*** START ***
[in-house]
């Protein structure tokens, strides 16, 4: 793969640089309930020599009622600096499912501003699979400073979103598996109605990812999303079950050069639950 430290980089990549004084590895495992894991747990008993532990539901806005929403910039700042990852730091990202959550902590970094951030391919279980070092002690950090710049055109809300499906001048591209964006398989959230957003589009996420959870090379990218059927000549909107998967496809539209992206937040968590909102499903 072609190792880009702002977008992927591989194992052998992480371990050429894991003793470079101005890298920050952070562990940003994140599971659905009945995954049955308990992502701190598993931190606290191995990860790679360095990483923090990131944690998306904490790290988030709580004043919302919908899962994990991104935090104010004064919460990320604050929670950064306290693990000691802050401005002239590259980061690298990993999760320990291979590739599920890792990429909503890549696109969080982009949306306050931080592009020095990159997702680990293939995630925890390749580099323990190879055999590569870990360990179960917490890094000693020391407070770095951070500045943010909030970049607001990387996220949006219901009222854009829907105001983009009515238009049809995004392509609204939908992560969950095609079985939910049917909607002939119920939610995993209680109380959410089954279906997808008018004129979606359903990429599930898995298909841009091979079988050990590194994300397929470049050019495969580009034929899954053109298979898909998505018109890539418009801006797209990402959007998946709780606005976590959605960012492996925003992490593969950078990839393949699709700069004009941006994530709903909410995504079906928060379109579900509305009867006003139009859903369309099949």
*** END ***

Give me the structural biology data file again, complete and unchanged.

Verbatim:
[in-house]
């Protein structure tokens, strides 16, 4: 793969640089309930020599009622600096499912501003699979400073979103598996109605990812999303079950050069639950 430290980089990549004084590895495992894991747990008993532990539901806005929403910039700042990852730091990202959550902590970094951030391919279980070092002690950090710049055109809300499906001048591209964006398989959230957003589009996420959870090379990218059927000549909107998967496809539209992206937040968590909102499903 072609190792880009702002977008992927591989194992052998992480371990050429894991003793470079101005890298920050952070562990940003994140599971659905009945995954049955308990992502701190598993931190606290191995990860790679360095990483923090990131944690998306904490790290988030709580004043919302919908899962994990991104935090104010004064919460990320604050929670950064306290693990000691802050401005002239590259980061690298990993999760320990291979590739599920890792990429909503890549696109969080982009949306306050931080592009020095990159997702680990293939995630925890390749580099323990190879055999590569870990360990179960917490890094000693020391407070770095951070500045943010909030970049607001990387996220949006219901009222854009829907105001983009009515238009049809995004392509609204939908992560969950095609079985939910049917909607002939119920939610995993209680109380959410089954279906997808008018004129979606359903990429599930898995298909841009091979079988050990590194994300397929470049050019495969580009034929899954053109298979898909998505018109890539418009801006797209990402959007998946709780606005976590959605960012492996925003992490593969950078990839393949699709700069004009941006994530709903909410995504079906928060379109579900509305009867006003139009859903369309099949």